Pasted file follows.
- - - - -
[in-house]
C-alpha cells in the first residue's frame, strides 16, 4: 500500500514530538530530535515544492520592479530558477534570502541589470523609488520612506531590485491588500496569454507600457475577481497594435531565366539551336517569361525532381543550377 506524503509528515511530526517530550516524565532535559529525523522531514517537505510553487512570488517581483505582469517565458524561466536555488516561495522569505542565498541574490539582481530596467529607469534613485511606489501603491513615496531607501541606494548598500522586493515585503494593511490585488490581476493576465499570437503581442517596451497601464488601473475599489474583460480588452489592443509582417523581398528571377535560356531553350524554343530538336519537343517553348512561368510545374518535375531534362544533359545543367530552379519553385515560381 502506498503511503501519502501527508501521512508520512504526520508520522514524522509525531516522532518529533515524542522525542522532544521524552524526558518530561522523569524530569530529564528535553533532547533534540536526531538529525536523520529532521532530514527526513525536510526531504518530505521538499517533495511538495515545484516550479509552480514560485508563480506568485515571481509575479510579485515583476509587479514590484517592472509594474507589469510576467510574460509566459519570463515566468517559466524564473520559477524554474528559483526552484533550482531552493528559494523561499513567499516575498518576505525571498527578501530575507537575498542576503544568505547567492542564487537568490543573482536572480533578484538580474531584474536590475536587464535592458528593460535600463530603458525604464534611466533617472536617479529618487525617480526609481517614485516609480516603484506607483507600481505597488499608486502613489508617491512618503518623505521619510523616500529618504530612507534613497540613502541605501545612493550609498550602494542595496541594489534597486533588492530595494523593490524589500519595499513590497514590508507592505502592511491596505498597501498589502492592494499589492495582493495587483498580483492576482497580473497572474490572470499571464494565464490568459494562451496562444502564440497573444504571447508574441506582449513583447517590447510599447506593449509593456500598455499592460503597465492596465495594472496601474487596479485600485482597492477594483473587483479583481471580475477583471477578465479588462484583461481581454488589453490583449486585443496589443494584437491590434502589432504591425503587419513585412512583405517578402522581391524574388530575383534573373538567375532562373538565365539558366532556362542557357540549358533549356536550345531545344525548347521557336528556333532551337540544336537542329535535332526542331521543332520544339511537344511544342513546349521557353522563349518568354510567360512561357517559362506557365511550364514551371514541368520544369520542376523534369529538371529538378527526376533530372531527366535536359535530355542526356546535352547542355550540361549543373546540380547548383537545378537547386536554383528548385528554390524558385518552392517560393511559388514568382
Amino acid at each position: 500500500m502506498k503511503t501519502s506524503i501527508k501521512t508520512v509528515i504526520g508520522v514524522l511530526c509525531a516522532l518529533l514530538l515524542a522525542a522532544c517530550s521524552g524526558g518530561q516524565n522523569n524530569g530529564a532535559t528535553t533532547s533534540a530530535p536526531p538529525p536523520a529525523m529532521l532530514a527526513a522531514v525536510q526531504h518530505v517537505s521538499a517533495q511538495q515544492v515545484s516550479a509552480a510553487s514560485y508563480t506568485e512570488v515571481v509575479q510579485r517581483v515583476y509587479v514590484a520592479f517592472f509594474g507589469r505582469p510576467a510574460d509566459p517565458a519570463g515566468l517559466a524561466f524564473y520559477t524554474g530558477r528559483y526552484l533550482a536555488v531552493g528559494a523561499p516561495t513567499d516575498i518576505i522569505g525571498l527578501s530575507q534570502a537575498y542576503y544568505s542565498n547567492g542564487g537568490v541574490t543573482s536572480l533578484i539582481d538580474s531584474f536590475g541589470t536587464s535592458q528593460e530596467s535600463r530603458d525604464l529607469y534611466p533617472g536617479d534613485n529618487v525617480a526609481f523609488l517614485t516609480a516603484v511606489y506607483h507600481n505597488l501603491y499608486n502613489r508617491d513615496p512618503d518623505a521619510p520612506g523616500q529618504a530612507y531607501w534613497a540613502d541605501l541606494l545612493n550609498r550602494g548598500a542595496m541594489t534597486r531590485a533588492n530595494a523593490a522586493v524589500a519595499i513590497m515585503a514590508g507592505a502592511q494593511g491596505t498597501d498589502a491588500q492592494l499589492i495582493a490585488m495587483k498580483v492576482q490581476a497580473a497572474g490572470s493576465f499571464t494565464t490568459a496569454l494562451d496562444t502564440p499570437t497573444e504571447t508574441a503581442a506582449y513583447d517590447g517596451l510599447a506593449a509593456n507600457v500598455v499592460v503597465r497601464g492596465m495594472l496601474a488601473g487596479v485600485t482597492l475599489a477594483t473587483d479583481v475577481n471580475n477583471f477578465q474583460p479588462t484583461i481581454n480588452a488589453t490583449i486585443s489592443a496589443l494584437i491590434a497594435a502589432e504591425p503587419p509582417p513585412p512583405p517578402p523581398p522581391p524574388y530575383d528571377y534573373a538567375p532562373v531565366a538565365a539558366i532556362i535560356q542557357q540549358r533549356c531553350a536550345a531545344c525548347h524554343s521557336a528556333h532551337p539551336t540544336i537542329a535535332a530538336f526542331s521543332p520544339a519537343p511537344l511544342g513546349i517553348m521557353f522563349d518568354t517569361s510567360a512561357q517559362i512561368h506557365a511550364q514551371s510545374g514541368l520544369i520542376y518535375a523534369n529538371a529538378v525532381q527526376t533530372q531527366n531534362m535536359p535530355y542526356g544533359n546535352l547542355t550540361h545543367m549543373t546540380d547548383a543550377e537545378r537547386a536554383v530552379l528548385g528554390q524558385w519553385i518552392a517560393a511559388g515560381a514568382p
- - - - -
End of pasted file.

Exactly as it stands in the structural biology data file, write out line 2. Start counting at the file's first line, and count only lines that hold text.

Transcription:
C-alpha cells in the first residue's frame, strides 16, 4: 500500500514530538530530535515544492520592479530558477534570502541589470523609488520612506531590485491588500496569454507600457475577481497594435531565366539551336517569361525532381543550377 506524503509528515511530526517530550516524565532535559529525523522531514517537505510553487512570488517581483505582469517565458524561466536555488516561495522569505542565498541574490539582481530596467529607469534613485511606489501603491513615496531607501541606494548598500522586493515585503494593511490585488490581476493576465499570437503581442517596451497601464488601473475599489474583460480588452489592443509582417523581398528571377535560356531553350524554343530538336519537343517553348512561368510545374518535375531534362544533359545543367530552379519553385515560381 502506498503511503501519502501527508501521512508520512504526520508520522514524522509525531516522532518529533515524542522525542522532544521524552524526558518530561522523569524530569530529564528535553533532547533534540536526531538529525536523520529532521532530514527526513525536510526531504518530505521538499517533495511538495515545484516550479509552480514560485508563480506568485515571481509575479510579485515583476509587479514590484517592472509594474507589469510576467510574460509566459519570463515566468517559466524564473520559477524554474528559483526552484533550482531552493528559494523561499513567499516575498518576505525571498527578501530575507537575498542576503544568505547567492542564487537568490543573482536572480533578484538580474531584474536590475536587464535592458528593460535600463530603458525604464534611466533617472536617479529618487525617480526609481517614485516609480516603484506607483507600481505597488499608486502613489508617491512618503518623505521619510523616500529618504530612507534613497540613502541605501545612493550609498550602494542595496541594489534597486533588492530595494523593490524589500519595499513590497514590508507592505502592511491596505498597501498589502492592494499589492495582493495587483498580483492576482497580473497572474490572470499571464494565464490568459494562451496562444502564440497573444504571447508574441506582449513583447517590447510599447506593449509593456500598455499592460503597465492596465495594472496601474487596479485600485482597492477594483473587483479583481471580475477583471477578465479588462484583461481581454488589453490583449486585443496589443494584437491590434502589432504591425503587419513585412512583405517578402522581391524574388530575383534573373538567375532562373538565365539558366532556362542557357540549358533549356536550345531545344525548347521557336528556333532551337540544336537542329535535332526542331521543332520544339511537344511544342513546349521557353522563349518568354510567360512561357517559362506557365511550364514551371514541368520544369520542376523534369529538371529538378527526376533530372531527366535536359535530355542526356546535352547542355550540361549543373546540380547548383537545378537547386536554383528548385528554390524558385518552392517560393511559388514568382